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The Georgian Feast and Azeri Carpet: A Cultural Exploration through Metaphors

Document Type

Feature Article

Publication Date

Spring 5-1-2007

Publication Title

Washington University Undergraduate Research Digest: WUURD 2(2)


Faculty Mentor Alan Lambert:

This study seeks to show the utility of metaphors as a tool for under- standing a new culture. Many travelers find cultures very different from their own difficult to understand due to a lack of sufficient means to navigate the culture. Psychological research suggests that metaphor can be very useful when trying to understand new and complicated concepts. The authors traveled to two countries infrequently visited by Americans, the Republic of Georgia and Azerbaijan, and developed a metaphor for each: the Georgian feast and Azeri carpet. Metaphors were investigated through literary research before and after the trip, as well as from interviews conducted with Georgian and Azeri citizens during the trip. This paper will summarize research on and theories of metaphor, provide a brief overview of the Georgian feast and Azeri car- pet, and give examples of how these metaphors can be used to under- stand the politics and society of the two countries. The interviews and historical research show that understanding the feast and carpet can facilitate one’s understanding of the people and customs of Georgia and Azerbaijan. Rather than referring to the rules of one’s own culture or using the typical travel guide, travelers can rely on the flexibility of a cultural metaphor to guide their exploration of a new culture.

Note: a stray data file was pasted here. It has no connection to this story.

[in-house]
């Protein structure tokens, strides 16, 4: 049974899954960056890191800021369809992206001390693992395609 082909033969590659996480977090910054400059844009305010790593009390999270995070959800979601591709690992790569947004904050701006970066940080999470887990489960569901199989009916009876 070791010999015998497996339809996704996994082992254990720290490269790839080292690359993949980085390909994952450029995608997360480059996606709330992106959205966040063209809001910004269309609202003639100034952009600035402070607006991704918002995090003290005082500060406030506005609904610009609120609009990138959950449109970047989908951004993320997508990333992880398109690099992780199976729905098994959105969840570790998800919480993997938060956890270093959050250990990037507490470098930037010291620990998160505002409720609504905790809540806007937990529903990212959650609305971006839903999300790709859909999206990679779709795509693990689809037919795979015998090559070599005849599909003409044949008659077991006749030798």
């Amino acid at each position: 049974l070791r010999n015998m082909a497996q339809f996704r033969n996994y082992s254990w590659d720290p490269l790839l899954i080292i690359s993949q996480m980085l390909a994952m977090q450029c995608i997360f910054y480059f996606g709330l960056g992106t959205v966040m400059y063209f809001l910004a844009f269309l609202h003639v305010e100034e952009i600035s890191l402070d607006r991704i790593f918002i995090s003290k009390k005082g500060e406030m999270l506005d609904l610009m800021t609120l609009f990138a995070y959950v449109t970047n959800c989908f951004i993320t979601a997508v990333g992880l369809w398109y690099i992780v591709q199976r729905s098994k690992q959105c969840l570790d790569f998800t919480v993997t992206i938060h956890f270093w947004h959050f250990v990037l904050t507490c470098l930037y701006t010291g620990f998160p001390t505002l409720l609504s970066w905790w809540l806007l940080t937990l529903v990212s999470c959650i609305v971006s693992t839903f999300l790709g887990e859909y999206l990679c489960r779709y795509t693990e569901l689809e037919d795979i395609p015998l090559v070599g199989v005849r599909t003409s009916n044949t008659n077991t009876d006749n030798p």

From the Washington University Undergraduate Research Digest: WUURD, Volume 2, Issue 2, Spring 2007. Published by the Office of Undergraduate Research.

Henry Biggs, Director of Undergraduate Research and Associate Dean in the College of Arts & Sciences; Joy Zalis Kiefer, Undergraduate Research Coordinator, Editor, and Assistant Dean in the College of Arts & Sciences; Kristin Sobotka, Co-editor.


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